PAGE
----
Three years after industrializing nations led the world out of the U.S. mortgage meltdown-induced recession, the reliability of the power source is waning as Europe’s debt crisis persists. The International Monetary Fund sees them growing an average 5.8 percent in the half-decade through 2016, almost two percentage points less than the five years before the 2009 slump.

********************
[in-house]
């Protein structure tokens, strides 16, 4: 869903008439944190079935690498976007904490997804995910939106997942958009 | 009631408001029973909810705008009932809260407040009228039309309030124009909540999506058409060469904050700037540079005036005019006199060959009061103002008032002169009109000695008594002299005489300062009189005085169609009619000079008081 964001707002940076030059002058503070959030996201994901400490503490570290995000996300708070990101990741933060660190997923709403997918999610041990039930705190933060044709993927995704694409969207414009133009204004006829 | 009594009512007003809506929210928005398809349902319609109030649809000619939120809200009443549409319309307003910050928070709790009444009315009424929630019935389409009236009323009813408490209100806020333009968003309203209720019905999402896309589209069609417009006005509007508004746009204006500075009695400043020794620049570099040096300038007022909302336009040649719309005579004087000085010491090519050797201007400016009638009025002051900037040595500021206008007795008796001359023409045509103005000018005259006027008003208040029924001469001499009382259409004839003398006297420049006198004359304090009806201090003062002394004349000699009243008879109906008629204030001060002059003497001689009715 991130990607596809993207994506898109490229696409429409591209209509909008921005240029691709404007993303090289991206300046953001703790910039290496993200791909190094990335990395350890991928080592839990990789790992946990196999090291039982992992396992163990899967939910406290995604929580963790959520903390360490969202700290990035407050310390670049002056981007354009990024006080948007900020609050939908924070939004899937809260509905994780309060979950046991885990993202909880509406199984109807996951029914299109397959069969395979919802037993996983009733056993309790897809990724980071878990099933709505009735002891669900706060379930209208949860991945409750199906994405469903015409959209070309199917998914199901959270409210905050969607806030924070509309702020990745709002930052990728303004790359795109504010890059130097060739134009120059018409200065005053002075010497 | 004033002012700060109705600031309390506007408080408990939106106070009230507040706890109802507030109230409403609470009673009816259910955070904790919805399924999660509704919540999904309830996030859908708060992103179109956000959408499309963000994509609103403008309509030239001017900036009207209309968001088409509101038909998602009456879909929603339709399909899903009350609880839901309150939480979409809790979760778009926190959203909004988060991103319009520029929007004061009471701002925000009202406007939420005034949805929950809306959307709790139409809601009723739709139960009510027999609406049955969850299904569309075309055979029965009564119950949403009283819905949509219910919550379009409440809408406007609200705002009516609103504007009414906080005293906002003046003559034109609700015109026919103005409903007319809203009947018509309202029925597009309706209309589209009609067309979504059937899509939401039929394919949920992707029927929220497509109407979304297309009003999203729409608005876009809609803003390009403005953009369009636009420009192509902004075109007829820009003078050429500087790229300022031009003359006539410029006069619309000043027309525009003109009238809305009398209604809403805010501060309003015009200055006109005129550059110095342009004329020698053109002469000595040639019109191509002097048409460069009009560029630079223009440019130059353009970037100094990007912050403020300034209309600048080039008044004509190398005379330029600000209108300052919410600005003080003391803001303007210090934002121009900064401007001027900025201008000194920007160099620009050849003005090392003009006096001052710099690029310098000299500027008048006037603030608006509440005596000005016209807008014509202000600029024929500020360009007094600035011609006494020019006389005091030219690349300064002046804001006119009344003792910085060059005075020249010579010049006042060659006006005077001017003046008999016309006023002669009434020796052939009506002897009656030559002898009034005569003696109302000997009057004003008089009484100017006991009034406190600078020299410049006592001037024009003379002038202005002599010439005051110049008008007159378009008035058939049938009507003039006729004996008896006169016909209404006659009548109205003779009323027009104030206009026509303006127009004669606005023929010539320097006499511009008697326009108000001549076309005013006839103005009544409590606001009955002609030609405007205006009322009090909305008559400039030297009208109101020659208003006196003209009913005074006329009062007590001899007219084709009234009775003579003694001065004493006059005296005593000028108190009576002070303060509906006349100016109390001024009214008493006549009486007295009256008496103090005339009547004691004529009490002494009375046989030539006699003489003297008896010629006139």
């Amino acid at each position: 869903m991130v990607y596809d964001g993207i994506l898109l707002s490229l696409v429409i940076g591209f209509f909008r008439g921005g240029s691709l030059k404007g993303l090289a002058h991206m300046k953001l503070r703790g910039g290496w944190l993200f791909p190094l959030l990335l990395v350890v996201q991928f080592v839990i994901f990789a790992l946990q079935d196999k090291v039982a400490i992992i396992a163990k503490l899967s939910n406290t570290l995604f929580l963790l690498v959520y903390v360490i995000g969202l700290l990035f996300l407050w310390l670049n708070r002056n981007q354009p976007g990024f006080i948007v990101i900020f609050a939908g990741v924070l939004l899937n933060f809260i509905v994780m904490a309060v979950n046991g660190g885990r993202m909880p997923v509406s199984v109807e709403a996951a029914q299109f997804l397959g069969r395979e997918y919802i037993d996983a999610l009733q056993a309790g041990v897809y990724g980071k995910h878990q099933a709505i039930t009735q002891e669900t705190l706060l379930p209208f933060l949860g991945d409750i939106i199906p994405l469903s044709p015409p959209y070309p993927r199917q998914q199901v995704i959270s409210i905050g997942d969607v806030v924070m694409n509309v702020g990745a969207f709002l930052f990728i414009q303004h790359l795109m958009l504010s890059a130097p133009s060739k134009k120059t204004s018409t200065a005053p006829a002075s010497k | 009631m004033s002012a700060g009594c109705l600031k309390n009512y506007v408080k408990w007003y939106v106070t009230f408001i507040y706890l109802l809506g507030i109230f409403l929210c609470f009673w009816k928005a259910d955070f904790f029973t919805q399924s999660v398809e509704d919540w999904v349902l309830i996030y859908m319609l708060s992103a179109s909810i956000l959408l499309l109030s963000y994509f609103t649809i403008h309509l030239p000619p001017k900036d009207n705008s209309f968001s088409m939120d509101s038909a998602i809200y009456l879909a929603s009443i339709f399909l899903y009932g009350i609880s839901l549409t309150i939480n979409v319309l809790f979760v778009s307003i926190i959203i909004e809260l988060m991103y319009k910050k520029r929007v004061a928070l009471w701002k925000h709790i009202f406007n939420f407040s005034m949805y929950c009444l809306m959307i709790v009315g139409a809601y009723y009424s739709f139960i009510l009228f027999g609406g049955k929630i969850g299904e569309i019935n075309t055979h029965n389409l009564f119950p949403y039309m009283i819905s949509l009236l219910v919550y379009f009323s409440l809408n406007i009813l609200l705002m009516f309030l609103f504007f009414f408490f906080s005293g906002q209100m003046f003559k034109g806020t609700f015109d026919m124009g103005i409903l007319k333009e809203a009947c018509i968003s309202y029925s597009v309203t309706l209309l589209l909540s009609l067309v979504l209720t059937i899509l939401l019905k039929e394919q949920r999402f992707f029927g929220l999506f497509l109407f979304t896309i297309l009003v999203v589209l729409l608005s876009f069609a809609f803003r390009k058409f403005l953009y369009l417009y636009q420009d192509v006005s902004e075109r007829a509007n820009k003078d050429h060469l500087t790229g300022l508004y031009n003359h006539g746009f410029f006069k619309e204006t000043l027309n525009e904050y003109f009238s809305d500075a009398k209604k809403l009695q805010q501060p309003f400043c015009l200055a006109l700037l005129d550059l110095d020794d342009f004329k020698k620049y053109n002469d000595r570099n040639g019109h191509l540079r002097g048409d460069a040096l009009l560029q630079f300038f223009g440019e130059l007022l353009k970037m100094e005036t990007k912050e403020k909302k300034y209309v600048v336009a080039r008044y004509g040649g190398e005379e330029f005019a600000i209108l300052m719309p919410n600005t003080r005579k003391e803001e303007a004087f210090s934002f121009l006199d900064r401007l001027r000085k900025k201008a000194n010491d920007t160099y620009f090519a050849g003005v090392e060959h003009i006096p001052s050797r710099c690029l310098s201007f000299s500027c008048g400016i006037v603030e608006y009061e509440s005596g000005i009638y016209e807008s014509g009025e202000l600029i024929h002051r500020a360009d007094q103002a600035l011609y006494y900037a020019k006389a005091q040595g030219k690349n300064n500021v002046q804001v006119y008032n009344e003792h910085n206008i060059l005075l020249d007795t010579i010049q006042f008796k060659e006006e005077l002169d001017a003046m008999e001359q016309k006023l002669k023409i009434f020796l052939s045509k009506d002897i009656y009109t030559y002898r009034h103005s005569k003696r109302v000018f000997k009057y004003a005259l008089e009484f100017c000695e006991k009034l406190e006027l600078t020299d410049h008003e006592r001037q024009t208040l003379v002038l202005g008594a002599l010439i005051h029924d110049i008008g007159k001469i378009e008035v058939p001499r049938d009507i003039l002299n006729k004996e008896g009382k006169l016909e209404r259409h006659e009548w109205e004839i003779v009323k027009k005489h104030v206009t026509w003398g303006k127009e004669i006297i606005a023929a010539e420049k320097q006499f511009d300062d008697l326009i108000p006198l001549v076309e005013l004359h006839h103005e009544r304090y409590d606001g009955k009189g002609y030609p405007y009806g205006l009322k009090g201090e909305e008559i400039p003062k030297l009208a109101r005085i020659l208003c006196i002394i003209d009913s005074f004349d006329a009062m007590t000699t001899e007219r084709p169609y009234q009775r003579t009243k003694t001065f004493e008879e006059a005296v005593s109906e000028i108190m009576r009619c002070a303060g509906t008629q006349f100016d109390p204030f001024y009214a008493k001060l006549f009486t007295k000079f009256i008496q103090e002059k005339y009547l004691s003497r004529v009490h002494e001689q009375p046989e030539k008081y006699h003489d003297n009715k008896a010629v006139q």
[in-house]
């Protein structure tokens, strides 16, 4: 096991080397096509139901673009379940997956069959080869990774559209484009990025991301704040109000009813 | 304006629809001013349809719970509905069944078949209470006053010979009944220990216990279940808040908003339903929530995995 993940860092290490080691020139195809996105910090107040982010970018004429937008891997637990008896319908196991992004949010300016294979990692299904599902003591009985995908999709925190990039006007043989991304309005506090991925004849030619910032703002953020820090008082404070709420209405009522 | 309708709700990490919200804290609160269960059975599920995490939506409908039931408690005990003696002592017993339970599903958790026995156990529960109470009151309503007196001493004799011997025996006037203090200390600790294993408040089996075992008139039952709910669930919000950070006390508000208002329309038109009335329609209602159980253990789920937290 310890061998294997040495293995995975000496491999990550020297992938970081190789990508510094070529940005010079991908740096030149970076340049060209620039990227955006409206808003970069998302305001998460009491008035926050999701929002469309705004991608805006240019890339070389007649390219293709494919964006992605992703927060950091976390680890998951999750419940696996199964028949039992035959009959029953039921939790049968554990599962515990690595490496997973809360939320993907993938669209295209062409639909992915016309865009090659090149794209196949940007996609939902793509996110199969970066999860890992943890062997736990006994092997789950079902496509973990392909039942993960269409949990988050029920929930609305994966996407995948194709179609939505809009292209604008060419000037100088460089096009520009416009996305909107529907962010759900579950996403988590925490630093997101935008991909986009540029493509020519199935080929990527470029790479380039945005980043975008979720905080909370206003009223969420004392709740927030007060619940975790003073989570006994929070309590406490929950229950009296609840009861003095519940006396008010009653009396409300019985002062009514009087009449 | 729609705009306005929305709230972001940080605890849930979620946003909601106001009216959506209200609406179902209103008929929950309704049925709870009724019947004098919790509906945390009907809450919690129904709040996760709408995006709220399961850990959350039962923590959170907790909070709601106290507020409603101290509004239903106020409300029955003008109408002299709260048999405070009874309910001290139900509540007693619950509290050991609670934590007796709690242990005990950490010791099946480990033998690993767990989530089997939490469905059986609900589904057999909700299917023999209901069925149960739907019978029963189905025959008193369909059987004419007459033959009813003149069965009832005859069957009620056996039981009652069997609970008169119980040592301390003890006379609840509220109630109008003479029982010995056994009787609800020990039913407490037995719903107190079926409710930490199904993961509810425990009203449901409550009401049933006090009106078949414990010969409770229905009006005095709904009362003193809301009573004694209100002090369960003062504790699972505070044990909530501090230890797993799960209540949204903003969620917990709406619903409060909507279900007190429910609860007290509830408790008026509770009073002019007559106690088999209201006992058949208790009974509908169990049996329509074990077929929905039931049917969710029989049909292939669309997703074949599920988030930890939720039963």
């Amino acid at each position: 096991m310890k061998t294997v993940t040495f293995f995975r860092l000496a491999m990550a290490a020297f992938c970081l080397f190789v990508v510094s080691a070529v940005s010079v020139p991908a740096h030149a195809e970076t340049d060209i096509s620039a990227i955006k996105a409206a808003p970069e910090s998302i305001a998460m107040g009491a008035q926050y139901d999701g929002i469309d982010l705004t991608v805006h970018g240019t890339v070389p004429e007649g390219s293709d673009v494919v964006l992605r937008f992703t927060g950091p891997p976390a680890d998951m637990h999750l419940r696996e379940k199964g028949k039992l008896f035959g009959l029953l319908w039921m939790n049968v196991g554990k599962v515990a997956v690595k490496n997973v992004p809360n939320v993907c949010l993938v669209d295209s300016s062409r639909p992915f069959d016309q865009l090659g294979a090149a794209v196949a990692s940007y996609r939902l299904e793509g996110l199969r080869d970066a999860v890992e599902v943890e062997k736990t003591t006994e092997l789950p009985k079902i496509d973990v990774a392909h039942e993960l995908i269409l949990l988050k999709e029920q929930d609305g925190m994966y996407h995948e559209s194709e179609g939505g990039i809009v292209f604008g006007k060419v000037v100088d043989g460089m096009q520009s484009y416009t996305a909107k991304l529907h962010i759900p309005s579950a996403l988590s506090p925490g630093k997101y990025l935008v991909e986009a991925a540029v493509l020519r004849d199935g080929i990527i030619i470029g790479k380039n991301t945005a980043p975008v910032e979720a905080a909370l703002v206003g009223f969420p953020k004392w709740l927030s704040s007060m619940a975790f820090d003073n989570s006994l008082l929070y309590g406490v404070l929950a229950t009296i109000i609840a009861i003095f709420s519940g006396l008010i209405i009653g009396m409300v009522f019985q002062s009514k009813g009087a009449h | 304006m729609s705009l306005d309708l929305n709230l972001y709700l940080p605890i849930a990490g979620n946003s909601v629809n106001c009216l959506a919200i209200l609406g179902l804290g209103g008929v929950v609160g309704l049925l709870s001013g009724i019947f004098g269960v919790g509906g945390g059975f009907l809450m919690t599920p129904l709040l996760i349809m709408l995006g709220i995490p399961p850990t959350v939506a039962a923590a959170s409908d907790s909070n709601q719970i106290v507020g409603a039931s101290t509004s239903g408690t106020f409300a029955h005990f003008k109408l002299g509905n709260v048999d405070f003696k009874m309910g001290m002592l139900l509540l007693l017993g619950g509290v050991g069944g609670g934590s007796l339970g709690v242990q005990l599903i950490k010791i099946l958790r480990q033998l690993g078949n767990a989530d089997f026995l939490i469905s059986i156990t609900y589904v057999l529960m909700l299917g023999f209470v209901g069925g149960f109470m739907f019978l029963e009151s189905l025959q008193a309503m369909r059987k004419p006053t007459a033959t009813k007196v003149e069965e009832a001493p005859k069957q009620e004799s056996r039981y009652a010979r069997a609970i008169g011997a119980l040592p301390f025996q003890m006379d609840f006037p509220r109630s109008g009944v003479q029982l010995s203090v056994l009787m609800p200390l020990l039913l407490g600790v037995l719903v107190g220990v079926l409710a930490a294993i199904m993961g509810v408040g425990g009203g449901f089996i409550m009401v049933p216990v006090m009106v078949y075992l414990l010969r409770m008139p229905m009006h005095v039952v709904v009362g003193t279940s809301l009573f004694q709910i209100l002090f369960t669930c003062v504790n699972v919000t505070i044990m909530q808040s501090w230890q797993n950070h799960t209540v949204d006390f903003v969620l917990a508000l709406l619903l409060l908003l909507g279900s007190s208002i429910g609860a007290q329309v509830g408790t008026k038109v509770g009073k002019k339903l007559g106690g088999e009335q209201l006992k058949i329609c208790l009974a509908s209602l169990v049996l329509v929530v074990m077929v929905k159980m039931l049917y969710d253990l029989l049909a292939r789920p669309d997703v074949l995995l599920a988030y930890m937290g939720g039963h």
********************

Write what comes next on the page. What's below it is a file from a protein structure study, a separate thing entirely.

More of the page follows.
The global economy is facing its third major brake on expansion in five years as emerging markets slow from China to Brazil, provoking debate about how much policy makers should respond.
Finance chiefs at the IMF and World Bank annual meetings left Tokyo this weekend at odds over how to address the issue, with South Korea’s central bank chief urging Asia to add stimulus as Russia and Brazil called on rich nations to fix their own challenges. At stake is a world economy Bank of Israel Governor Stanley Fischer calls “awfully close” to recession.